GraphQL endpoints

The Fauna GraphQL API provides two endpoints per Region Group:

Region Group Endpoint Description

United States (US)

https://graphql.us.fauna.com/graphql
https://graphql.us.fauna.com/import

Executes GraphQL queries.
Imports a GraphQL schema.

Europe (EU)

https://graphql.eu.fauna.com/graphql
https://graphql.eu.fauna.com/import

Executes GraphQL queries.
Imports a GraphQL schema.

Classic

https://graphql.fauna.com/graphql
https://graphql.fauna.com/import

Executes GraphQL queries.
Imports a GraphQL schema.

Preview

https://graphql.fauna-preview.com/graphql
https://graphql.fauna-preview.com/import

Executes GraphQL queries.
Imports a GraphQL schema.

GraphQL queries are executed by sending HTTP requests to the https://<region-group-hostname>/graphql endpoint. This documentation does not describe how to implement HTTP requests, as you can do so in many different languages. Common GraphQL HTTP request information is available here: https://graphql.org/learn/serving-over-http/
The Preview environment is where Fauna provides early access new to features. It is accessible by invitation only. Contact product@fauna.com for an invitation.

https://<region-group-hostname>/graphql

The https://<region-group-hostname>/graphql endpoint access GraphQL queries, and returns results in JSON format. See Getting started with GraphQL, or the GraphQL tutorials to see how queries work.

https://<region-group-hostname>/import

The https://<region-group-hostname>/import endpoint accepts a GraphQL schema definition, which is translated into the equivalent Fauna collections and indexes.

When a GraphQL schema is imported, the GraphQL API automatically creates the following Fauna schema documents:

  • One collection for each declared GraphQL type (using the type’s name), but not for @embedded types.

  • One index for each declared query (using the query’s name), but not for queries annotated with the @resolver directive. The collection name can be specified with @collection, and the index name can be specified with @index.

  • When a @relation directive is used and the relationship is many-to-many (instead of one-to-one, or one-to-many), an associative collection is created, as well as three indexes, one for each side of the relationship, and a third indexing the refs of both sides.

  • One user-defined function for each mutation declared with the @resolver directive (using the resolver name). Note that you have to provide the implementation for the mutation function via FQL yourself. See User-defined functions for details.

The https://<region-group-hostname>/import endpoint is not for importing data, it is only for importing a GraphQL schema. Use GraphQL mutations to create or update data.

A basic GraphQL schema looks like:

type User {
  username: String!
}

type Query {
  allUsers: [User!]!
}

This query defines a User type, which would become a collection in Fauna called User:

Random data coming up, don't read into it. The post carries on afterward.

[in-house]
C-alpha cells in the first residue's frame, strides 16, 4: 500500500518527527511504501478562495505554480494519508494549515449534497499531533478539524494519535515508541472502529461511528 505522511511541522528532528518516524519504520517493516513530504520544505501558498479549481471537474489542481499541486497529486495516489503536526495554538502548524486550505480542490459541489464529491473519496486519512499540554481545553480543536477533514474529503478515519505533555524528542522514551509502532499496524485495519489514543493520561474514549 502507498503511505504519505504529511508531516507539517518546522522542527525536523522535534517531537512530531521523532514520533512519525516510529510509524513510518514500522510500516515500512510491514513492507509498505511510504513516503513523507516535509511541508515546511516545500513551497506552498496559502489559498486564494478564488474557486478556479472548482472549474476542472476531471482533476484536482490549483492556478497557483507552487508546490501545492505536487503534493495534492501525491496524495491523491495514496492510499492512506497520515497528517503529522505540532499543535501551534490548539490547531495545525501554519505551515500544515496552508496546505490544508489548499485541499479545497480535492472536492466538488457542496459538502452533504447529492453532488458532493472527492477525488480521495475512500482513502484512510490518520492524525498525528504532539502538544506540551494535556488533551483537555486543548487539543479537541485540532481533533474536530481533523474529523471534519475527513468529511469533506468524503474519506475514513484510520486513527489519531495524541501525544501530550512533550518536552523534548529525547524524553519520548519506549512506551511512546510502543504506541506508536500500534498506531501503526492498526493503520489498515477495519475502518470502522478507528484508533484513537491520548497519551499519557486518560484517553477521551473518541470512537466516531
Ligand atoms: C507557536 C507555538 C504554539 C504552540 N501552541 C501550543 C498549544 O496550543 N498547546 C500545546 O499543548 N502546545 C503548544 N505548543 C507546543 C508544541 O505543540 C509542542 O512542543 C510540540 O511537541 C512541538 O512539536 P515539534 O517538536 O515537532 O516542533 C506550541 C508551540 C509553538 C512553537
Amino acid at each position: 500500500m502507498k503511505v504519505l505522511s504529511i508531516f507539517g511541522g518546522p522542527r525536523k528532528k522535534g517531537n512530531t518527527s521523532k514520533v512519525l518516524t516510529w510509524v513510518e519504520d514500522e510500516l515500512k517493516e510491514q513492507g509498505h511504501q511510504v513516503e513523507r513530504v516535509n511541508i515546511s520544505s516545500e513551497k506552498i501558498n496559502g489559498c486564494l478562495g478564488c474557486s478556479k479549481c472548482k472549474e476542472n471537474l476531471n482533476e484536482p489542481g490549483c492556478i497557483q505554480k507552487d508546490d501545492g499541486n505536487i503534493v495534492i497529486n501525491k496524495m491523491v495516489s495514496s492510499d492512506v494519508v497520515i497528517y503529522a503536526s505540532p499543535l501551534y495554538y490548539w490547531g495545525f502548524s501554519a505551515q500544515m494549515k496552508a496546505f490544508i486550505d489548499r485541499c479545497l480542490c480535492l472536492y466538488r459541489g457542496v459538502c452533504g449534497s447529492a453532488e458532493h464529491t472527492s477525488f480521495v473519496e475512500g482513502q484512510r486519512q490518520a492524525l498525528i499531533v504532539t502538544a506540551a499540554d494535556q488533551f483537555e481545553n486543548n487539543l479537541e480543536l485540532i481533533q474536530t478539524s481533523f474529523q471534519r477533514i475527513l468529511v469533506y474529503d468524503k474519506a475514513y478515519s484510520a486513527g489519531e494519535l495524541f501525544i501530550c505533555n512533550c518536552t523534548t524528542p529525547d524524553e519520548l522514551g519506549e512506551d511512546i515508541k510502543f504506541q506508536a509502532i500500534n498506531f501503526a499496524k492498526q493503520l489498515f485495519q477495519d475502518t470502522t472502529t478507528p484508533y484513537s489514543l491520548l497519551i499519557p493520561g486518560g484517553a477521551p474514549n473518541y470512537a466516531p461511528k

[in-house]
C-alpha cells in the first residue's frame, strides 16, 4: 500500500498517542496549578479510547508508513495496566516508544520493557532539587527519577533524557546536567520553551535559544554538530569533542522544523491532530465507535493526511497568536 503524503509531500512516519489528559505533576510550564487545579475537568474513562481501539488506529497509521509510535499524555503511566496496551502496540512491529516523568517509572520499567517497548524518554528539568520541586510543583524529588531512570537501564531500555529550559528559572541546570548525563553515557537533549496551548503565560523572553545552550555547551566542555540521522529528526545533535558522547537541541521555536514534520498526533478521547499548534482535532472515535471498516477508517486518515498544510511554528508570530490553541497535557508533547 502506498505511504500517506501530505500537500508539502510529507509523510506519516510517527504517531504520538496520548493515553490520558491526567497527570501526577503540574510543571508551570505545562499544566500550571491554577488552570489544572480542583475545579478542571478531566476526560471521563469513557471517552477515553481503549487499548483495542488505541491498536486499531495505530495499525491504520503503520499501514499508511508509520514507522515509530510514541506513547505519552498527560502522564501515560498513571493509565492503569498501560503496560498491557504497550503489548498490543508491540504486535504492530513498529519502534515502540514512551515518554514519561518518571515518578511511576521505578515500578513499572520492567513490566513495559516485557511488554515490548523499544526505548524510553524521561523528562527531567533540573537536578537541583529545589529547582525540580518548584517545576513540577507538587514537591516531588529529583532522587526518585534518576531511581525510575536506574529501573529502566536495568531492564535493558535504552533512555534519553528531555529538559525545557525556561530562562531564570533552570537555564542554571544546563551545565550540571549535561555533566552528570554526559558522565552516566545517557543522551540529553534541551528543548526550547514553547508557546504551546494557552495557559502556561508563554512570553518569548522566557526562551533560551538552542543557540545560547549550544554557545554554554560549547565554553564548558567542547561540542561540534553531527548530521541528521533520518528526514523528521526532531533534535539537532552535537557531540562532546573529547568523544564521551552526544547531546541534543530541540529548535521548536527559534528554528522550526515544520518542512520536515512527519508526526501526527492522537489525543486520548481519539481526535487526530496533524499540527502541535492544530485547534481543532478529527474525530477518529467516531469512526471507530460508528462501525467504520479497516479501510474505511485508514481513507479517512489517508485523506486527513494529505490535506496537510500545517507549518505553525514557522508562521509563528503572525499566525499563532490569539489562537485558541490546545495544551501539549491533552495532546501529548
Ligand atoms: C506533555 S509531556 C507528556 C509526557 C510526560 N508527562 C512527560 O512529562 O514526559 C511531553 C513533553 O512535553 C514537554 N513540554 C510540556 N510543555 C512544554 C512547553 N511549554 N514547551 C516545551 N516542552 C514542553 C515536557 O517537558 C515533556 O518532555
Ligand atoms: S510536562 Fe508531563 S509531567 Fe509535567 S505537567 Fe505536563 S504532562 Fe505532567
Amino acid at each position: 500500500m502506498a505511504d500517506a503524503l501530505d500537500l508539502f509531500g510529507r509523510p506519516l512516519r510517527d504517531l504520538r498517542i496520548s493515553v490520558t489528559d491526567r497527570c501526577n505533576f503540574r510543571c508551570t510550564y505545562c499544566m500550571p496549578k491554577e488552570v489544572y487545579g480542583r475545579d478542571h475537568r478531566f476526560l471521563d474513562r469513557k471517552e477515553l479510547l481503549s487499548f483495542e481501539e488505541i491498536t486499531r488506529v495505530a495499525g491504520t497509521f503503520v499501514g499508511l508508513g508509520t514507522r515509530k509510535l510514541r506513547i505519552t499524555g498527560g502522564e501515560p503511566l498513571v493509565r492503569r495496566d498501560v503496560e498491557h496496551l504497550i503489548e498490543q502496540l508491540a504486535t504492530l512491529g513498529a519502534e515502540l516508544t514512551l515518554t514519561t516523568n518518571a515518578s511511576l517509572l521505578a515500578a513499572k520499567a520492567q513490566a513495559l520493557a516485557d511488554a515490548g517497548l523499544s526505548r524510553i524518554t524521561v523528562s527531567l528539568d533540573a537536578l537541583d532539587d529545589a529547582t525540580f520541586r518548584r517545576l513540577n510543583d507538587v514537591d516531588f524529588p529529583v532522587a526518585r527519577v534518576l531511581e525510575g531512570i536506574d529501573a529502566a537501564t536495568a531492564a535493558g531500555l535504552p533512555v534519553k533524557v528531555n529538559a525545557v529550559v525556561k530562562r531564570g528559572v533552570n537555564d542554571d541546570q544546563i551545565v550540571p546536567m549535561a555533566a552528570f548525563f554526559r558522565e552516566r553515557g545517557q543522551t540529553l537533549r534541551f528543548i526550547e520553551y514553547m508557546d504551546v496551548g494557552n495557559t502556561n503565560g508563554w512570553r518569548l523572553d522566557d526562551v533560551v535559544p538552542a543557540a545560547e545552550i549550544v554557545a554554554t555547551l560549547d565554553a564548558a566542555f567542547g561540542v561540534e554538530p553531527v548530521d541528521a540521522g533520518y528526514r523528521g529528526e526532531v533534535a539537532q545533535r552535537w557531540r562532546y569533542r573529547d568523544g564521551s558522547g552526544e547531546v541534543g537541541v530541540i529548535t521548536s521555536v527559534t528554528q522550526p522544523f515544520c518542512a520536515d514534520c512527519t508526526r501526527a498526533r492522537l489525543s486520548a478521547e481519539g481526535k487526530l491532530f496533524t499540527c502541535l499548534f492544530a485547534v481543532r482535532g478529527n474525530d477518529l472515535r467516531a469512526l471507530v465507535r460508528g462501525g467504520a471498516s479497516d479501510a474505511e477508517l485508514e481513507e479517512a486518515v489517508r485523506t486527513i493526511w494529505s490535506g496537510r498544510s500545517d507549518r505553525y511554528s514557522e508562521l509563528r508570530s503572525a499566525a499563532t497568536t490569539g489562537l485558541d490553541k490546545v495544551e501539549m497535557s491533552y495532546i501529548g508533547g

Get(Collection("User"))
{
  ref: Collection("User"),
  ts: 1618959271660000,
  history_days: 30,
  name: "User",
  data: {
    gql: {
      ts: Time("2021-04-20T22:54:31.557442Z"),
      meta: {
        name: "User",
        fields: [
          {
            name: "username",
            type: {
              NotNull: {
                Named: "String"
              }
            }
          }
        ],
        directives: [
          {
            name: "collection",
            args: {
              name: "User"
            }
          }
        ]
      }
    }
  }
}

It also defines an allUsers query that provides paginated User results. Fauna implements such a query as an index called allUsers:

Get(Index("allUsers"))
{
  ref: Index("allUsers"),
  ts: 1618959271800000,
  active: true,
  serialized: true,
  name: "allUsers",
  source: Collection("User"),
  data: {
    gql: {
      ts: Time("2021-04-20T22:54:31.700473Z"),
      meta: {
        name: "allUsers",
        directives: [
          {
            name: "index",
            args: {
              name: "allUsers"
            }
          }
        ],
        type: {
          NotNull: {
            List: {
              NotNull: {
                Named: "User"
              }
            }
          }
        }
      }
    }
  },
  unique: false,
  partitions: 8
}

For end-to-end examples of importing a schema, creating records, and querying them, see Getting started with GraphQL.

Modes

There are three import modes:

Mode Description

merge

The merge mode creates missing collections, indexes, and functions, and annotates existing Fauna schema documents with GraphQL metadata, if required. This is the default mode.

Since index definitions cannot be edited after an index has been created, merge mode reports an error whenever an index definition would need to be modified to support the new schema.

Since merge incorporates a new schema with an existing schema, it is not possible to remove schema elements using merge. If removal is required, use replace instead.

replace

The replace mode replaces the current GraphQL metadata stored in collections, indexes, functions, and databases. replace is especially useful if you need to remove schema elements (type, inputs, etc.). It does not modify the underlying user-created documents in any way. Like merge mode, replace mode also creates missing collections, indexes, and functions.

Since index definitions cannot be edited after an index has been created, replace mode reports an error whenever an index definition would need to be modified to support the new schema.